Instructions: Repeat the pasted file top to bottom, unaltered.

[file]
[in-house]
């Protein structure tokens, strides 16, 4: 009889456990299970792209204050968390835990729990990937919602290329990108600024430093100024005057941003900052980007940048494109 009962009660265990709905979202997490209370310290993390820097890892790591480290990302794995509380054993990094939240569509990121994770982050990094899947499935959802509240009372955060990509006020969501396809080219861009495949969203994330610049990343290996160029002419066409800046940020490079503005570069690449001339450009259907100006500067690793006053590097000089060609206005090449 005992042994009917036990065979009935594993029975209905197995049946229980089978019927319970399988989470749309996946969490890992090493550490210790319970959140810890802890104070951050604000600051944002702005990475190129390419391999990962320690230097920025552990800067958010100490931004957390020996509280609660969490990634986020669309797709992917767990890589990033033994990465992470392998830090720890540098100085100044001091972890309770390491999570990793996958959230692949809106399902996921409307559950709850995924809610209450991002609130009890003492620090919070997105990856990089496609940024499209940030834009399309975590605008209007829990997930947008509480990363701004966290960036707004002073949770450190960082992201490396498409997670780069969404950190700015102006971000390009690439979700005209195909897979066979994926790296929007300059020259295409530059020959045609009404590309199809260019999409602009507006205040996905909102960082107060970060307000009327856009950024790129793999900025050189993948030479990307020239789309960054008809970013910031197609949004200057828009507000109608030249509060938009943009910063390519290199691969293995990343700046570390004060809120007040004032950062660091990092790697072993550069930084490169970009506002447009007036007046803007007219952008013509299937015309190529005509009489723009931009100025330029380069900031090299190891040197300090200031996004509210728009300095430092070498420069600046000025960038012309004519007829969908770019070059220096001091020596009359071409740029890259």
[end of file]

[in-house]
């Protein structure tokens, strides 16, 4: 009889456990299970792209204050968390835990729990990937919602290329990108600024430093100024005057941003900052980007940048494109 009962009660265990709905979202997490209370310290993390820097890892790591480290990302794995509380054993990094939240569509990121994770982050990094899947499935959802509240009372955060990509006020969501396809080219861009495949969203994330610049990343290996160029002419066409800046940020490079503005570069690449001339450009259907100006500067690793006053590097000089060609206005090449 005992042994009917036990065979009935594993029975209905197995049946229980089978019927319970399988989470749309996946969490890992090493550490210790319970959140810890802890104070951050604000600051944002702005990475190129390419391999990962320690230097920025552990800067958010100490931004957390020996509280609660969490990634986020669309797709992917767990890589990033033994990465992470392998830090720890540098100085100044001091972890309770390491999570990793996958959230692949809106399902996921409307559950709850995924809610209450991002609130009890003492620090919070997105990856990089496609940024499209940030834009399309975590605008209007829990997930947008509480990363701004966290960036707004002073949770450190960082992201490396498409997670780069969404950190700015102006971000390009690439979700005209195909897979066979994926790296929007300059020259295409530059020959045609009404590309199809260019999409602009507006205040996905909102960082107060970060307000009327856009950024790129793999900025050189993948030479990307020239789309960054008809970013910031197609949004200057828009507000109608030249509060938009943009910063390519290199691969293995990343700046570390004060809120007040004032950062660091990092790697072993550069930084490169970009506002447009007036007046803007007219952008013509299937015309190529005509009489723009931009100025330029380069900031090299190891040197300090200031996004509210728009300095430092070498420069600046000025960038012309004519007829969908770019070059220096001091020596009359071409740029890259």